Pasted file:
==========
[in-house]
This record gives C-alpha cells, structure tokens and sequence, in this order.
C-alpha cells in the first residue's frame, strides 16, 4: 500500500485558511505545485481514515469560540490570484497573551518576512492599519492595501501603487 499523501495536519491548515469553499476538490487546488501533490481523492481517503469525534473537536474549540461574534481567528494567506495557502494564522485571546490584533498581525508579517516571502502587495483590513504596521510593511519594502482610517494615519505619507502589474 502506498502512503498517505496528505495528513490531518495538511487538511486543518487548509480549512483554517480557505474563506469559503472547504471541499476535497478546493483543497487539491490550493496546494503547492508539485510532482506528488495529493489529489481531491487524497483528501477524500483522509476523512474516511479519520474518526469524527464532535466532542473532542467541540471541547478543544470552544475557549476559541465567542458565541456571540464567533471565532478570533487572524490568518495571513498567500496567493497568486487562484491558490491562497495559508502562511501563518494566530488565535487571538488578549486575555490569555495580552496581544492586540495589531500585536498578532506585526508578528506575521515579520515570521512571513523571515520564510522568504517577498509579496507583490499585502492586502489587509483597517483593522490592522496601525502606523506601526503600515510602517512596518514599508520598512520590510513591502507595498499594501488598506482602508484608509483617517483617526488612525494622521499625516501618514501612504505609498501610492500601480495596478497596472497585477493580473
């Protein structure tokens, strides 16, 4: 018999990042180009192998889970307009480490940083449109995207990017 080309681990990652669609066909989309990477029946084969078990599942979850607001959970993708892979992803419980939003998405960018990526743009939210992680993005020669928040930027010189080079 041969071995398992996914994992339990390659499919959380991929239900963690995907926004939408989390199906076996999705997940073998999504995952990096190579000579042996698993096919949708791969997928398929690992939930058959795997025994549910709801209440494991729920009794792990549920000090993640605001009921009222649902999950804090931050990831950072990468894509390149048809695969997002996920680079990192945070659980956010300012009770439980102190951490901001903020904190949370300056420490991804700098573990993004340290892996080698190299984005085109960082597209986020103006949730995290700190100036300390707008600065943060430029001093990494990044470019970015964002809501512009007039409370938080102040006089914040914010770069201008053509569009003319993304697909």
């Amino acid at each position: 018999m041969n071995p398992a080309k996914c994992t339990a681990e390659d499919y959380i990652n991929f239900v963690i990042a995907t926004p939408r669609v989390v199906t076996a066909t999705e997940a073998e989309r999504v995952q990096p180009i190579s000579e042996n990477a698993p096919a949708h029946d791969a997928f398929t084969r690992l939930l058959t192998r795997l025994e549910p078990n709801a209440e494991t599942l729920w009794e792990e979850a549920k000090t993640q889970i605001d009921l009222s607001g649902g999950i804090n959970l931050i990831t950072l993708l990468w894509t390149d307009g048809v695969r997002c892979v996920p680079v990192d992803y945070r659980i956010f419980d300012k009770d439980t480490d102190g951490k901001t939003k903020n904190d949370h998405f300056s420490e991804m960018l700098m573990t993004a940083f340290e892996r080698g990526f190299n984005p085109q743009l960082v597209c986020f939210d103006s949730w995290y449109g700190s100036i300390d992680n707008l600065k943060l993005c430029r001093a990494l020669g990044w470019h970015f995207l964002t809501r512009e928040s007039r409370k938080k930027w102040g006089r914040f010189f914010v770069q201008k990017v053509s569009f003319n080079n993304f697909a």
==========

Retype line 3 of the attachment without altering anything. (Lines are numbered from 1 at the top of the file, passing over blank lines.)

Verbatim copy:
C-alpha cells in the first residue's frame, strides 16, 4: 500500500485558511505545485481514515469560540490570484497573551518576512492599519492595501501603487 499523501495536519491548515469553499476538490487546488501533490481523492481517503469525534473537536474549540461574534481567528494567506495557502494564522485571546490584533498581525508579517516571502502587495483590513504596521510593511519594502482610517494615519505619507502589474 502506498502512503498517505496528505495528513490531518495538511487538511486543518487548509480549512483554517480557505474563506469559503472547504471541499476535497478546493483543497487539491490550493496546494503547492508539485510532482506528488495529493489529489481531491487524497483528501477524500483522509476523512474516511479519520474518526469524527464532535466532542473532542467541540471541547478543544470552544475557549476559541465567542458565541456571540464567533471565532478570533487572524490568518495571513498567500496567493497568486487562484491558490491562497495559508502562511501563518494566530488565535487571538488578549486575555490569555495580552496581544492586540495589531500585536498578532506585526508578528506575521515579520515570521512571513523571515520564510522568504517577498509579496507583490499585502492586502489587509483597517483593522490592522496601525502606523506601526503600515510602517512596518514599508520598512520590510513591502507595498499594501488598506482602508484608509483617517483617526488612525494622521499625516501618514501612504505609498501610492500601480495596478497596472497585477493580473